During my PhD, I’ve taught numerous classes related to personal financial planning. In these classes, I’ve noticed that many students don’t understand the financial planning process. If my students don’t understand the process, and they are enrolled in a CFP® Board registered academic program, then what about the general public? I’m guessing few individuals outside of the financial industry have an accurate understanding of financial planning.
This lack of understanding is exacerbated by the hoards of people calling themselves “financial advisors” or “financial planners” or “financial consultants” or “financial brokers” or “wealth managers.” All of the different titles and job descriptions are confusing, and confusion ultimately reduces consumer demand in a knowledge based profession.
If you’re considering hiring professional help, you need to know what to expect from a good financial planner, and how to tell the difference between a salesperson and someone who offers fiduciary financial planning advice. Hopefully this article will lead you in that direction.what-is-financial-planning
What Financial Planning is NOT
Before I describe the financial planning process, let’s clear up a major misconception surrounding the profession:
Financial planning is not synonymous with asset management, stock picking, or investing.
Investing is an important part of the financial planning process, but it’s only one small part of the overall plan.
Low-cost index funds, robo-advisors, and automated investment platforms have made investing ridiculously easy for everyone. With a few clicks of the mouse, anyone can establish a well-diversified, low-cost portfolio of index funds. I believe this trend will continue to accelerate, making it harder for brokers and salespeople to sell commissioned investment products (most of which should not exist in the year 2016).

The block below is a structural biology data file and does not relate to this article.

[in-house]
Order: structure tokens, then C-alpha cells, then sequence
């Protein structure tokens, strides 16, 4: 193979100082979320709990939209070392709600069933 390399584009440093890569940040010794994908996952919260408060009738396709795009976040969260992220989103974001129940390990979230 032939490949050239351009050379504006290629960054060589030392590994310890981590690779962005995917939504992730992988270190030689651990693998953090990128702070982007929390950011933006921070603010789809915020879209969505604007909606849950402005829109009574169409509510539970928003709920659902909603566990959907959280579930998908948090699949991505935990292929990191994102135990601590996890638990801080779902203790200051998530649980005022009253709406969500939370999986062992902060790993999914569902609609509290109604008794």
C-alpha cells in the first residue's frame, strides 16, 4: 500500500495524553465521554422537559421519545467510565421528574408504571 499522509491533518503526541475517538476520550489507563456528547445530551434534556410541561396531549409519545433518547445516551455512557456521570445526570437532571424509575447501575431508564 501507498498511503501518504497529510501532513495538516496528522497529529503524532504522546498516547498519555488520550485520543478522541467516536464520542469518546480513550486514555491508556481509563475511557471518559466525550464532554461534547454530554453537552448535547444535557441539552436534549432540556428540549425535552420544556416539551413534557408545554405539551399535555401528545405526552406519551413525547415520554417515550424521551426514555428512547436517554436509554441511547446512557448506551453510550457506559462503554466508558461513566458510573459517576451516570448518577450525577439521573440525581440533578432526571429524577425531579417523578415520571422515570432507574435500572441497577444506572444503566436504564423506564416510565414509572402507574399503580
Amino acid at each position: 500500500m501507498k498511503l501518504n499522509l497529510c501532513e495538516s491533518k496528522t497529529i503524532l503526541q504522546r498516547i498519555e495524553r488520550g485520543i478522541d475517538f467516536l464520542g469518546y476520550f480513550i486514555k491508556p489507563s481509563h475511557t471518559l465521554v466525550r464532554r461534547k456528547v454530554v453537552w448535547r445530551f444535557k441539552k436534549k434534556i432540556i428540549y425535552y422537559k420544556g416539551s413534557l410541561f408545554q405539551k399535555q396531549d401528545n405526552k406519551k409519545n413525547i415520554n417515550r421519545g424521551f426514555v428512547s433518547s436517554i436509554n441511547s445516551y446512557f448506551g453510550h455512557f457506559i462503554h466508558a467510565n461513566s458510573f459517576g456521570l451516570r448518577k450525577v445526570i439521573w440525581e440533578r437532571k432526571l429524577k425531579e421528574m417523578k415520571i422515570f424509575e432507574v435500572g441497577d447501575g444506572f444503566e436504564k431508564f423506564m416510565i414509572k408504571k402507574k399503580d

What is Financial Planning?
Financial planning is about using your money to achieve your goals.
A financial plan should begin with a series of questions about you. For example:
What do you want to achieve in the next 5, 10, 20 years?
What are the most important things in your life?
What activities make you happy?
What are your core values?
These questions should make you think about your life, goals, and priorities. Without a clear understanding of these things, it’s impossible to create a personal financial plan.
You may be asking, what about the financial aspect? Well, that’s part of the process, but it’s secondary. Your financial assets are the means by which you achieve your goals. You must define your goals before worrying about the dollars and cents.
Financial planning is an ongoing process.
Your life circumstances, goals, and values will change over time. A good financial plan allows for that change.